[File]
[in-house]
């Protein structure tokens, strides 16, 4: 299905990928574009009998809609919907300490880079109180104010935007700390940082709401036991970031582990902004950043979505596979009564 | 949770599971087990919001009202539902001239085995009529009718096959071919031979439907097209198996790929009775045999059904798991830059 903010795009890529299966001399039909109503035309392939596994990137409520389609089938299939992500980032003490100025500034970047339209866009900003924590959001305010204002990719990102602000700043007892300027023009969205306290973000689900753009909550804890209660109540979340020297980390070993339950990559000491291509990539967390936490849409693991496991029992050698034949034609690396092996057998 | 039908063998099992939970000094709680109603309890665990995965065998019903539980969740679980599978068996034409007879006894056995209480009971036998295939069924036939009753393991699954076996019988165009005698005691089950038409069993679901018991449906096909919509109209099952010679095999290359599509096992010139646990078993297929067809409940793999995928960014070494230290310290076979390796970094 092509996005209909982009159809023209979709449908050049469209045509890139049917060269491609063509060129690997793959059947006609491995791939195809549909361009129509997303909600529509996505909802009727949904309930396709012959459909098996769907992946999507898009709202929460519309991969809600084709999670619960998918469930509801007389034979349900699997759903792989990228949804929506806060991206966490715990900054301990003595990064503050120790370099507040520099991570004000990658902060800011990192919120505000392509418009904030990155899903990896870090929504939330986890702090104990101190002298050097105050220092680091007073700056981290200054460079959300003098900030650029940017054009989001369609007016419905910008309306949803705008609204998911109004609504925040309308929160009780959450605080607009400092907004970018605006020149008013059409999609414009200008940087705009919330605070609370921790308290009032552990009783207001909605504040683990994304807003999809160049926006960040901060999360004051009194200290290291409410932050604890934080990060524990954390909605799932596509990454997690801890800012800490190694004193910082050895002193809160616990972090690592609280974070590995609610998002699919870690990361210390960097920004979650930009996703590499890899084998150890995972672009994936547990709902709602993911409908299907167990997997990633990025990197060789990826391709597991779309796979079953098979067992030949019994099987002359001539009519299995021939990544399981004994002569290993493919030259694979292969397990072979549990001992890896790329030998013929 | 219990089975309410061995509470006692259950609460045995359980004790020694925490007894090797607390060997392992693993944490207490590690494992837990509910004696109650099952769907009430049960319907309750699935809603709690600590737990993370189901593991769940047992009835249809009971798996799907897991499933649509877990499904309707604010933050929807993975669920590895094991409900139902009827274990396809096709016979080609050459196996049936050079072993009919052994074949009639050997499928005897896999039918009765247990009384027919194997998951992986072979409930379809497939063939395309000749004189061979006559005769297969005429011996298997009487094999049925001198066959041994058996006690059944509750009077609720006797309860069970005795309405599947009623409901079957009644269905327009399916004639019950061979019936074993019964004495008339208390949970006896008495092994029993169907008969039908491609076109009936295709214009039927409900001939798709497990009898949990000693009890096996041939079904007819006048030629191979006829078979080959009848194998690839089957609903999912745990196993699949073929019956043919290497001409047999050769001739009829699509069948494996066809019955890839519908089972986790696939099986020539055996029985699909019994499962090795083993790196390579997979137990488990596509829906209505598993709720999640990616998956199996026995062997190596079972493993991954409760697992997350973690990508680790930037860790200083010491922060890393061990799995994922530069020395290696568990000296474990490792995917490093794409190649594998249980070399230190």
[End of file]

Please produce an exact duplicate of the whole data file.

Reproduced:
[in-house]
């Protein structure tokens, strides 16, 4: 299905990928574009009998809609919907300490880079109180104010935007700390940082709401036991970031582990902004950043979505596979009564 | 949770599971087990919001009202539902001239085995009529009718096959071919031979439907097209198996790929009775045999059904798991830059 903010795009890529299966001399039909109503035309392939596994990137409520389609089938299939992500980032003490100025500034970047339209866009900003924590959001305010204002990719990102602000700043007892300027023009969205306290973000689900753009909550804890209660109540979340020297980390070993339950990559000491291509990539967390936490849409693991496991029992050698034949034609690396092996057998 | 039908063998099992939970000094709680109603309890665990995965065998019903539980969740679980599978068996034409007879006894056995209480009971036998295939069924036939009753393991699954076996019988165009005698005691089950038409069993679901018991449906096909919509109209099952010679095999290359599509096992010139646990078993297929067809409940793999995928960014070494230290310290076979390796970094 092509996005209909982009159809023209979709449908050049469209045509890139049917060269491609063509060129690997793959059947006609491995791939195809549909361009129509997303909600529509996505909802009727949904309930396709012959459909098996769907992946999507898009709202929460519309991969809600084709999670619960998918469930509801007389034979349900699997759903792989990228949804929506806060991206966490715990900054301990003595990064503050120790370099507040520099991570004000990658902060800011990192919120505000392509418009904030990155899903990896870090929504939330986890702090104990101190002298050097105050220092680091007073700056981290200054460079959300003098900030650029940017054009989001369609007016419905910008309306949803705008609204998911109004609504925040309308929160009780959450605080607009400092907004970018605006020149008013059409999609414009200008940087705009919330605070609370921790308290009032552990009783207001909605504040683990994304807003999809160049926006960040901060999360004051009194200290290291409410932050604890934080990060524990954390909605799932596509990454997690801890800012800490190694004193910082050895002193809160616990972090690592609280974070590995609610998002699919870690990361210390960097920004979650930009996703590499890899084998150890995972672009994936547990709902709602993911409908299907167990997997990633990025990197060789990826391709597991779309796979079953098979067992030949019994099987002359001539009519299995021939990544399981004994002569290993493919030259694979292969397990072979549990001992890896790329030998013929 | 219990089975309410061995509470006692259950609460045995359980004790020694925490007894090797607390060997392992693993944490207490590690494992837990509910004696109650099952769907009430049960319907309750699935809603709690600590737990993370189901593991769940047992009835249809009971798996799907897991499933649509877990499904309707604010933050929807993975669920590895094991409900139902009827274990396809096709016979080609050459196996049936050079072993009919052994074949009639050997499928005897896999039918009765247990009384027919194997998951992986072979409930379809497939063939395309000749004189061979006559005769297969005429011996298997009487094999049925001198066959041994058996006690059944509750009077609720006797309860069970005795309405599947009623409901079957009644269905327009399916004639019950061979019936074993019964004495008339208390949970006896008495092994029993169907008969039908491609076109009936295709214009039927409900001939798709497990009898949990000693009890096996041939079904007819006048030629191979006829078979080959009848194998690839089957609903999912745990196993699949073929019956043919290497001409047999050769001739009829699509069948494996066809019955890839519908089972986790696939099986020539055996029985699909019994499962090795083993790196390579997979137990488990596509829906209505598993709720999640990616998956199996026995062997190596079972493993991954409760697992997350973690990508680790930037860790200083010491922060890393061990799995994922530069020395290696568990000296474990490792995917490093794409190649594998249980070399230190």